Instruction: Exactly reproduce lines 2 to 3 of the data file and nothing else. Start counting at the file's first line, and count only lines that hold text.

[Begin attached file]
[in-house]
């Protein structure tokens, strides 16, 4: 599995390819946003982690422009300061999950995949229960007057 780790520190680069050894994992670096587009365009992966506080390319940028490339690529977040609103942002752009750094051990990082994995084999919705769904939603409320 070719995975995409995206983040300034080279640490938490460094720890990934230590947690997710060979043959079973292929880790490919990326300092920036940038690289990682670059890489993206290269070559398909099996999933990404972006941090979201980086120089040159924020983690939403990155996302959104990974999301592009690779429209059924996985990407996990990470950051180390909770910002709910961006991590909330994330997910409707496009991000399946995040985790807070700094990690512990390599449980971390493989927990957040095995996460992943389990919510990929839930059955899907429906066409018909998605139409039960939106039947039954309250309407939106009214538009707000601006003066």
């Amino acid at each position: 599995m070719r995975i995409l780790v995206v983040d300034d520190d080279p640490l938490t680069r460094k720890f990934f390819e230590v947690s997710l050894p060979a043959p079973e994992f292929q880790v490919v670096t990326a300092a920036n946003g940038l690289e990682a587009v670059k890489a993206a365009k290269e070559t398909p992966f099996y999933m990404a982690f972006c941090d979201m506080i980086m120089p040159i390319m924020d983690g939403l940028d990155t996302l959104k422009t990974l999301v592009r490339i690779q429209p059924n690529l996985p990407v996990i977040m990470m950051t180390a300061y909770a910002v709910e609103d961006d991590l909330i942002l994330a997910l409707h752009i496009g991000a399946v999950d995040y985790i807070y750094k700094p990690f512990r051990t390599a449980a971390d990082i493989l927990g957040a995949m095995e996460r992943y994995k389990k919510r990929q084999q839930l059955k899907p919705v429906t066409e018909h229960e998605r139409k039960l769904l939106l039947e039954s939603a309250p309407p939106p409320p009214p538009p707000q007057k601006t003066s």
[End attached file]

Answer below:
């Protein structure tokens, strides 16, 4: 599995390819946003982690422009300061999950995949229960007057 780790520190680069050894994992670096587009365009992966506080390319940028490339690529977040609103942002752009750094051990990082994995084999919705769904939603409320 070719995975995409995206983040300034080279640490938490460094720890990934230590947690997710060979043959079973292929880790490919990326300092920036940038690289990682670059890489993206290269070559398909099996999933990404972006941090979201980086120089040159924020983690939403990155996302959104990974999301592009690779429209059924996985990407996990990470950051180390909770910002709910961006991590909330994330997910409707496009991000399946995040985790807070700094990690512990390599449980971390493989927990957040095995996460992943389990919510990929839930059955899907429906066409018909998605139409039960939106039947039954309250309407939106009214538009707000601006003066």
């Amino acid at each position: 599995m070719r995975i995409l780790v995206v983040d300034d520190d080279p640490l938490t680069r460094k720890f990934f390819e230590v947690s997710l050894p060979a043959p079973e994992f292929q880790v490919v670096t990326a300092a920036n946003g940038l690289e990682a587009v670059k890489a993206a365009k290269e070559t398909p992966f099996y999933m990404a982690f972006c941090d979201m506080i980086m120089p040159i390319m924020d983690g939403l940028d990155t996302l959104k422009t990974l999301v592009r490339i690779q429209p059924n690529l996985p990407v996990i977040m990470m950051t180390a300061y909770a910002v709910e609103d961006d991590l909330i942002l994330a997910l409707h752009i496009g991000a399946v999950d995040y985790i807070y750094k700094p990690f512990r051990t390599a449980a971390d990082i493989l927990g957040a995949m095995e996460r992943y994995k389990k919510r990929q084999q839930l059955k899907p919705v429906t066409e018909h229960e998605r139409k039960l769904l939106l039947e039954s939603a309250p309407p939106p409320p009214p538009p707000q007057k601006t003066s």